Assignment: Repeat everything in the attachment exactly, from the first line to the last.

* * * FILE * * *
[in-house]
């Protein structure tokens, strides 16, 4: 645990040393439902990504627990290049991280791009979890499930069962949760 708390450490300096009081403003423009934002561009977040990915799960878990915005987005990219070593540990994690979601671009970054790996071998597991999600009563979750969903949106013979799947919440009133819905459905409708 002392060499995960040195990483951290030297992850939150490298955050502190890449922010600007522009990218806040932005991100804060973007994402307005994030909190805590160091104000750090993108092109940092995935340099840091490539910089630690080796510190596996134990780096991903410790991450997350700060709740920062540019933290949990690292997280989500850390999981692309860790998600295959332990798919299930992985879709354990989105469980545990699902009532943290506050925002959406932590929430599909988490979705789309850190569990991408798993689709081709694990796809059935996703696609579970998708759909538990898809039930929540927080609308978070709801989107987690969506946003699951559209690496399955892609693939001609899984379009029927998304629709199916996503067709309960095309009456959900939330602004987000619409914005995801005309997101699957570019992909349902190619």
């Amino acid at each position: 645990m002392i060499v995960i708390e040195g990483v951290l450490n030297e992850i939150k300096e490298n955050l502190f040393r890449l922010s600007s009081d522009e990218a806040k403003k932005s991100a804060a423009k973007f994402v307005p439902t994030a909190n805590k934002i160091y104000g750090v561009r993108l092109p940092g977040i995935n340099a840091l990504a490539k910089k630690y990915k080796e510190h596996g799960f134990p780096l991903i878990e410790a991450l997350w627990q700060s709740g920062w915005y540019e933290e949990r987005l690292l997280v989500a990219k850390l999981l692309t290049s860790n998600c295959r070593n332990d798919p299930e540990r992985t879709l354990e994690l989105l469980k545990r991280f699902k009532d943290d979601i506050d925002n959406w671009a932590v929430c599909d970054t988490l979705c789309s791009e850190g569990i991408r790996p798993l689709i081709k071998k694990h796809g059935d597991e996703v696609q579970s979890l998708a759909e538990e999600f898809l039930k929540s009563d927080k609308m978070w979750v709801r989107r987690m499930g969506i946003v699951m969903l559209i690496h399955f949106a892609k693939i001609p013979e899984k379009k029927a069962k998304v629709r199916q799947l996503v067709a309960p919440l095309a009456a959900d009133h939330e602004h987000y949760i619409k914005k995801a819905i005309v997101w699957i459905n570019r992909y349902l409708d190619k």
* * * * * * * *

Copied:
[in-house]
């Protein structure tokens, strides 16, 4: 645990040393439902990504627990290049991280791009979890499930069962949760 708390450490300096009081403003423009934002561009977040990915799960878990915005987005990219070593540990994690979601671009970054790996071998597991999600009563979750969903949106013979799947919440009133819905459905409708 002392060499995960040195990483951290030297992850939150490298955050502190890449922010600007522009990218806040932005991100804060973007994402307005994030909190805590160091104000750090993108092109940092995935340099840091490539910089630690080796510190596996134990780096991903410790991450997350700060709740920062540019933290949990690292997280989500850390999981692309860790998600295959332990798919299930992985879709354990989105469980545990699902009532943290506050925002959406932590929430599909988490979705789309850190569990991408798993689709081709694990796809059935996703696609579970998708759909538990898809039930929540927080609308978070709801989107987690969506946003699951559209690496399955892609693939001609899984379009029927998304629709199916996503067709309960095309009456959900939330602004987000619409914005995801005309997101699957570019992909349902190619």
């Amino acid at each position: 645990m002392i060499v995960i708390e040195g990483v951290l450490n030297e992850i939150k300096e490298n955050l502190f040393r890449l922010s600007s009081d522009e990218a806040k403003k932005s991100a804060a423009k973007f994402v307005p439902t994030a909190n805590k934002i160091y104000g750090v561009r993108l092109p940092g977040i995935n340099a840091l990504a490539k910089k630690y990915k080796e510190h596996g799960f134990p780096l991903i878990e410790a991450l997350w627990q700060s709740g920062w915005y540019e933290e949990r987005l690292l997280v989500a990219k850390l999981l692309t290049s860790n998600c295959r070593n332990d798919p299930e540990r992985t879709l354990e994690l989105l469980k545990r991280f699902k009532d943290d979601i506050d925002n959406w671009a932590v929430c599909d970054t988490l979705c789309s791009e850190g569990i991408r790996p798993l689709i081709k071998k694990h796809g059935d597991e996703v696609q579970s979890l998708a759909e538990e999600f898809l039930k929540s009563d927080k609308m978070w979750v709801r989107r987690m499930g969506i946003v699951m969903l559209i690496h399955f949106a892609k693939i001609p013979e899984k379009k029927a069962k998304v629709r199916q799947l996503v067709a309960p919440l095309a009456a959900d009133h939330e602004h987000y949760i619409k914005k995801a819905i005309v997101w699957i459905n570019r992909y349902l409708d190619k």